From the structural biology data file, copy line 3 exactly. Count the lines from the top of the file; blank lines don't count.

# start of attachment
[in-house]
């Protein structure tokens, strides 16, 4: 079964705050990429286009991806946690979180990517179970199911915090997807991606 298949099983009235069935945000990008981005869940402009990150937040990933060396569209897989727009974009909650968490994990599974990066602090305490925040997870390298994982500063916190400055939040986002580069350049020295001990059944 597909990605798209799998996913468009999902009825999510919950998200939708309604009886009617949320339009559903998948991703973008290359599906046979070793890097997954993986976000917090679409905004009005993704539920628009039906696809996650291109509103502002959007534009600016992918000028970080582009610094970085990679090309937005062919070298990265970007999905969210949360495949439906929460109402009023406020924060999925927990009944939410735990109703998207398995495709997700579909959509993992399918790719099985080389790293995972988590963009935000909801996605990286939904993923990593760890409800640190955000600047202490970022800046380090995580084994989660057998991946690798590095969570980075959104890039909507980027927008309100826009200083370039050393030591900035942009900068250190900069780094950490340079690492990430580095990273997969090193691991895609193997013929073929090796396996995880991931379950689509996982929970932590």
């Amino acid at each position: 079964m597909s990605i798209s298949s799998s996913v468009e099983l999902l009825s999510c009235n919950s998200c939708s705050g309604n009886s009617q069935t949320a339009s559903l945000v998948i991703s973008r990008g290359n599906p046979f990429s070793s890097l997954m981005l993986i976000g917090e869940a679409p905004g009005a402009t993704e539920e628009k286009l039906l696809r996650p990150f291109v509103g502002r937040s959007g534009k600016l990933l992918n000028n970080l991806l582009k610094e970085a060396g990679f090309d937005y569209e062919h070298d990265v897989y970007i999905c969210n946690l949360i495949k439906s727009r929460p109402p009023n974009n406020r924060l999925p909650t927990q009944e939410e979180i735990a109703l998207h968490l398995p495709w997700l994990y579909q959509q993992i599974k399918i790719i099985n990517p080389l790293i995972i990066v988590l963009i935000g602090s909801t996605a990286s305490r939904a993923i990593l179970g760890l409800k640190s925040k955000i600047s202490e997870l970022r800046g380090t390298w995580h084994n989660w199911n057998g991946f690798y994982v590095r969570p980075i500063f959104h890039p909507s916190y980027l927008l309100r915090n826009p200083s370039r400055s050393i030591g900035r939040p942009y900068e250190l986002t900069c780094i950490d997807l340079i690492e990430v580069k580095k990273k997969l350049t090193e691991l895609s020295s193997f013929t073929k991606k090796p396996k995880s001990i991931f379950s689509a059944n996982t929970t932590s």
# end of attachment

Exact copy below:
């Amino acid at each position: 079964m597909s990605i798209s298949s799998s996913v468009e099983l999902l009825s999510c009235n919950s998200c939708s705050g309604n009886s009617q069935t949320a339009s559903l945000v998948i991703s973008r990008g290359n599906p046979f990429s070793s890097l997954m981005l993986i976000g917090e869940a679409p905004g009005a402009t993704e539920e628009k286009l039906l696809r996650p990150f291109v509103g502002r937040s959007g534009k600016l990933l992918n000028n970080l991806l582009k610094e970085a060396g990679f090309d937005y569209e062919h070298d990265v897989y970007i999905c969210n946690l949360i495949k439906s727009r929460p109402p009023n974009n406020r924060l999925p909650t927990q009944e939410e979180i735990a109703l998207h968490l398995p495709w997700l994990y579909q959509q993992i599974k399918i790719i099985n990517p080389l790293i995972i990066v988590l963009i935000g602090s909801t996605a990286s305490r939904a993923i990593l179970g760890l409800k640190s925040k955000i600047s202490e997870l970022r800046g380090t390298w995580h084994n989660w199911n057998g991946f690798y994982v590095r969570p980075i500063f959104h890039p909507s916190y980027l927008l309100r915090n826009p200083s370039r400055s050393i030591g900035r939040p942009y900068e250190l986002t900069c780094i950490d997807l340079i690492e990430v580069k580095k990273k997969l350049t090193e691991l895609s020295s193997f013929t073929k991606k090796p396996k995880s001990i991931f379950s689509a059944n996982t929970t932590s």